Sometimes, bad facts don’t make bad law.  In Gannon v. Network Telephone Services, Inc., 2013 WL 2450199 (C.D.Cal. 2013), Judge Klausner refused to certify a TCPA text-message class action brought a sex-line operator.  The facts were as follows:

Defendant NTS is engaged in the business of telephone entertainment, in particular pay-per-call “phone sex” and “SexText.” NTS operates approxi-mately 45,000 telephone entertainment lines. The other defendants in this action provide support ser-vices to NTS or are employees of NTS. ¶ Plaintiff alleges that starting late 2008, Defend-ants acted in concert to send mass text messages to cell phones, in order to promote NTS’ services. NTS sends text messages only to individuals that have previously initiated contact with the company, generally by calling one of NTS’ entertainment lines. ¶  NTS informs potential callers and customers that by calling its entertainment lines, they may receive special offers via text message or communications from the company. When a call arrives to any of these lines, the caller hears recorded disclosures. The “mid-amble” message informs the caller, among other things, that by continuing the call he is consenting to be contacted by the company at the phone number from which he is calling, but that he may opt-out of receiving such contact and advising how to do so. Callers are informed of various ways to opt-out of future communications, including via internet, phone, or mail. NTS also informs customers through print advertisements, its primary marketing vehicle, that callers will get a text message providing special offers. ¶  The text messaging system is set up to send messages to callers who do not opt-out of receiving communications within approximately one week of the initial call. If the recipient does not opt-out or does not respond to the message, NTS sends a second text message approximately one week later. If the recipient does not respond to either text message, the recipient’s telephone number is purged from the system and he will not receive another text message unless he initiates contact. ¶  Plaintiff alleges that he accidentally called one of NTS’ entertainment lines on August 13, 2012. Plaintiff called the line, however, immediately hung-up when he realized he had dialed the wrong number. Approximately three weeks later, Plaintiff received a promotional text message from NTS, which gave him the option of opting-out of future messages. He did not opt-out and subsequently received a second text message. As a result, Plaintiff contends Defendants violated the TCPA by sending these messages. Section 227(b)(1)(A)(iii) of the TCPA makes it unlawful for any person or entity to make a call … (other than a call … made with the prior express consent of the called party) using any automatic telephone dialing system ….“ Id.

Judge Klausner found no certifiable class action.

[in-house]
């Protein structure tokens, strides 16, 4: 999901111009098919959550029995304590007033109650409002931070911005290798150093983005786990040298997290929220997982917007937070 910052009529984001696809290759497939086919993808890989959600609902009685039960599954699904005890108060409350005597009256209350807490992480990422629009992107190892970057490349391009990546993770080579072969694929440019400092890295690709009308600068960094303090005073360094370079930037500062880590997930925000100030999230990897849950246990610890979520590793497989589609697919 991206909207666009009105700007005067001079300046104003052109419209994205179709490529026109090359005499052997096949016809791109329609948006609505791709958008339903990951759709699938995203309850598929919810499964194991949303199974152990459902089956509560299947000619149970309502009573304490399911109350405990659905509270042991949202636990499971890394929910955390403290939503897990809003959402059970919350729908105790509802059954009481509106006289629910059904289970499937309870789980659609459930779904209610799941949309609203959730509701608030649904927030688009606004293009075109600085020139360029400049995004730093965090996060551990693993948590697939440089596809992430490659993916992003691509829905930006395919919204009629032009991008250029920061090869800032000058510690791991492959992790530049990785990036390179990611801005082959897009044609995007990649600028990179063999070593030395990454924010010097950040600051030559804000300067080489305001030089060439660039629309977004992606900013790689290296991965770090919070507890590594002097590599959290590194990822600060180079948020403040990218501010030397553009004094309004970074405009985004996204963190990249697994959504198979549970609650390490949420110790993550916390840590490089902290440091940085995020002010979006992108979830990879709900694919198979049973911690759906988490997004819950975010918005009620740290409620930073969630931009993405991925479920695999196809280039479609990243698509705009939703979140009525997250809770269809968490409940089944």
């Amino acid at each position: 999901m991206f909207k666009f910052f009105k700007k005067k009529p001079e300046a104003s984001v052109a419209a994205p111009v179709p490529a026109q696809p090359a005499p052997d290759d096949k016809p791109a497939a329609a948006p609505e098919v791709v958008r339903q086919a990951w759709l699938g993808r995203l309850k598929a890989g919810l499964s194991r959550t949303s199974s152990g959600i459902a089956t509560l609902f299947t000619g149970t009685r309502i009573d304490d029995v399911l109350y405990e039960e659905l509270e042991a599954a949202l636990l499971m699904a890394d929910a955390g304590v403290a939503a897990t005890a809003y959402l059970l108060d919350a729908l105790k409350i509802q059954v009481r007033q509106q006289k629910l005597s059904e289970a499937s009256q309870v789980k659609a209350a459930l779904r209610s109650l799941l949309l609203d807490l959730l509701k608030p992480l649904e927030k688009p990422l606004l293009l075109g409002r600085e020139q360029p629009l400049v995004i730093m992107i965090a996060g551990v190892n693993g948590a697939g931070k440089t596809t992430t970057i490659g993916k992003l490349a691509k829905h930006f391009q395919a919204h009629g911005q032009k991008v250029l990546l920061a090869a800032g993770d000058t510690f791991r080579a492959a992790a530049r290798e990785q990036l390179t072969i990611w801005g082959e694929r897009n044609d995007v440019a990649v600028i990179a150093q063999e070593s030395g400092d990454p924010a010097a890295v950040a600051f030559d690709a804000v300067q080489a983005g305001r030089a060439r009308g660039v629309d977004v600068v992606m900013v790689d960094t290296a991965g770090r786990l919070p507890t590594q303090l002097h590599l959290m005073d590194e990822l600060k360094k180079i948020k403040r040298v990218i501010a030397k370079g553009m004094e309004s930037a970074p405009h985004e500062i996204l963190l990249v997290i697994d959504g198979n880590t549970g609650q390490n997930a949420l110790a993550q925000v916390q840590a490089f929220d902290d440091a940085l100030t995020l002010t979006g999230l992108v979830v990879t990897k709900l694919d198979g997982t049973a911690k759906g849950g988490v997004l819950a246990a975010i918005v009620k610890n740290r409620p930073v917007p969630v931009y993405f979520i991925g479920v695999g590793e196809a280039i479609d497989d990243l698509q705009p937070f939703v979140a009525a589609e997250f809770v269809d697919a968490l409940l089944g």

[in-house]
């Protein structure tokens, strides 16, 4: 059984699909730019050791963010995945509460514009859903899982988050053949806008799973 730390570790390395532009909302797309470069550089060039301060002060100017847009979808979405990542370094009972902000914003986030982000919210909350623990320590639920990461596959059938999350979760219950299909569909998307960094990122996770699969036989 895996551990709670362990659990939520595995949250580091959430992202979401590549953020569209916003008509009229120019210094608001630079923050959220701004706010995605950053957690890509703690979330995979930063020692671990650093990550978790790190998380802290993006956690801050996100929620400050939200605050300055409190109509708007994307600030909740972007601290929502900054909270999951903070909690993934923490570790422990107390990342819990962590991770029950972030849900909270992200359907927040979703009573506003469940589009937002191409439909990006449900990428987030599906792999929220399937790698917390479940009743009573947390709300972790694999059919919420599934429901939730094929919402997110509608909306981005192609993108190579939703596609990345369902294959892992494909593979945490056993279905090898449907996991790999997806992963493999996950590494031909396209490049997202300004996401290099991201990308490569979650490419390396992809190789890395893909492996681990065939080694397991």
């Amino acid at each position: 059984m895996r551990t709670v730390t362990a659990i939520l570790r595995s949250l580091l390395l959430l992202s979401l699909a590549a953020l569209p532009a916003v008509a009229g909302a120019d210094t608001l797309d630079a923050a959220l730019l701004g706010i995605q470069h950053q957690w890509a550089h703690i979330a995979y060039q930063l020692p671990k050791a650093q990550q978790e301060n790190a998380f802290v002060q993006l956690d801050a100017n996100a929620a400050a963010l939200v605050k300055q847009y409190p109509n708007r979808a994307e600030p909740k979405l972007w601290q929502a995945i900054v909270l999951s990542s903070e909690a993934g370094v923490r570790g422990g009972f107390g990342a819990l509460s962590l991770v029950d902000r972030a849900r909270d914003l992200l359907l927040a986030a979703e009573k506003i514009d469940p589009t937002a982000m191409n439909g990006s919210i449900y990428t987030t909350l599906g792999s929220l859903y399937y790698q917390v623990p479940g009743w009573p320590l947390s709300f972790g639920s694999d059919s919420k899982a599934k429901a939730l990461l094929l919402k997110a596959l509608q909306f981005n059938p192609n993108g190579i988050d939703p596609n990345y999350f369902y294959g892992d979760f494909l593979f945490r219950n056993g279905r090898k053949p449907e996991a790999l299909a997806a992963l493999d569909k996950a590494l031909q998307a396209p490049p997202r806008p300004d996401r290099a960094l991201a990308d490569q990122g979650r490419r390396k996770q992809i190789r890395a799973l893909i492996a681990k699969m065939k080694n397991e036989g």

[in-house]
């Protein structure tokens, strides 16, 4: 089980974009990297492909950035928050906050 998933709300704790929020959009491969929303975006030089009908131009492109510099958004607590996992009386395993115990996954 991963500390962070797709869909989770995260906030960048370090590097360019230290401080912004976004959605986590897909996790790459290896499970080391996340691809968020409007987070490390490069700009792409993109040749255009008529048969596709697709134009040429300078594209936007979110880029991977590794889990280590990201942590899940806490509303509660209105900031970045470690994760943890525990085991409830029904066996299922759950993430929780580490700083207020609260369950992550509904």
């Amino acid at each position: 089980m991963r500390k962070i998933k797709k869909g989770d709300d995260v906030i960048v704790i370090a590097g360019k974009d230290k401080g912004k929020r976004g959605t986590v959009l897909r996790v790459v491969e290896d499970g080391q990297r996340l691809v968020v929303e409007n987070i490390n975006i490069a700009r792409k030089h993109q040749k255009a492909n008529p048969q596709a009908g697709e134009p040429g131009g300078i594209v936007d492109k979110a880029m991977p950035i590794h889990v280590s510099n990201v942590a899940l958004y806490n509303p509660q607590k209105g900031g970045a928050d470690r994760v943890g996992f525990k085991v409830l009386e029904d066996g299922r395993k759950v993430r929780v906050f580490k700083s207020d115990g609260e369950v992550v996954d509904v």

However, Plaintiff’s proposed class is unascertainable and unidentifiable. The Court cannot determine whether an individual is part of the class without extensive individual inquiry into the merits of Plaintiff’s claim, which ultimately makes identification of the class administratively unfeasible.   Vandervort, 287 F.R.D. at 557; see Forman, 164 F.R.D. at 403. Plaintiff’s class definition would require individual inquiry into whether the potential class members consented to receiving text messages. Defendants provide evidence that some of the recipients may have consented, because callers were explicitly informed that they may be contacted by the company at the number from which they had called and provided an opportunity to opt-out of receiving such contact. Callers may have also seen NTS’ advertisements, which included disclosures about receiving promotional messages. It is possible that some callers, having seen or heard NTS’ disclosures, may have elected not to opt-out, because they wanted to receive pro-motional messages. ¶  Based on these facts, the Court “would have to hold ‘mini-trials’ to determine who received” unauthorized text messages and thus, who is a class member. Id. Such circumstances render the proposed class not ascertainable or identifiable, because significant inquiry as to each individual class member would be required, as well as inquiry into the merits of the claim. Id.; Vigus v. S. Illinois Riverboat/Casino Cruises, Inc., 274 F.R.D. 229, 236 (S.D.Ill.2011). While there may be other class members who-like Plaintiff-called NTS by accident and hung-up before listening to the disclosures and opt-out procedure, the process to identify such class members would be even more unmanageable. Xavier v. Philip Morris USA Inc., 787 F.Supp.2d 1075, 1089 (N .D. Cal.2011). Accordingly, certification is improper. ¶ . . . Even if the class were ascertainable, Plaintiff fails to demonstrate that common questions predominate and that class action is the superior method of adjudication under Rule 23(b)(3). ¶  A court may certify a class action under Rule 23(b)(3) if it “finds that the questions of law or fact common to class members predominate over any questions affecting only individual members, and that a class action is superior to other available methods for fairly and efficiently adjudicating the controversy.” Fed.R.Civ.P. 23(b)(3). The predominance inquiry tests “whether proposed classes are sufficiently cohesive to warrant adjudication by representation.” Amchem Prods., Inc. v. Windsor, 521 U.S. 591, 623 (1997). Class actions are justified when a single adjudication can resolve for all class members common questions that are a significant aspect of a case. Hanlon, 150 F.3d at 1022. The “main concern in the predominance inquiry … [is] the balance between individual and common issues.” In re Wells Fargo Home Mortg. Overtime Pay Litig., 571 F.3d 953, 959 (9th Cir.2009). ¶  Plaintiff has not established that common issues predominate over individualized issues. Determining Defendants’ liability for the TCPA claim would require individual inquiry into, amongst other things:  (1) whether the class member dialed one of NTS’ entertainment lines purposely or by accident; (2) whether the class member had seen any disclosures of NTS’ text message practice in NTS’ advertising;  (3) how many times the class member called; (4) whether the class member heard the disclosure at the beginning of the call during the preamble, advising him about receiving future communications from NTS and advising how to opt-out; or (5) whether the class member actually attempted to opt-out. In light of these individual questions and others, Plaintiff has not established that common ques-tions of law or fact predominate. See Gene And Gene LLC v. BioPay LLC, 541 F.3d 318, 329 (5th Cir.2008); Kenro, Inc. v. Fax Daily, Inc., 962 F.Supp. 1162, 1169 (S.D.Ind.1997). This problem is further exacerbated by the fact that NTS operates 45,000 different entertainment lines, sent text messages to 3.6 million cell phone numbers from one of 25 different phone numbers. As a result, Plaintiff fails to satisfy the predominance requirement of Rule 23(b)(3).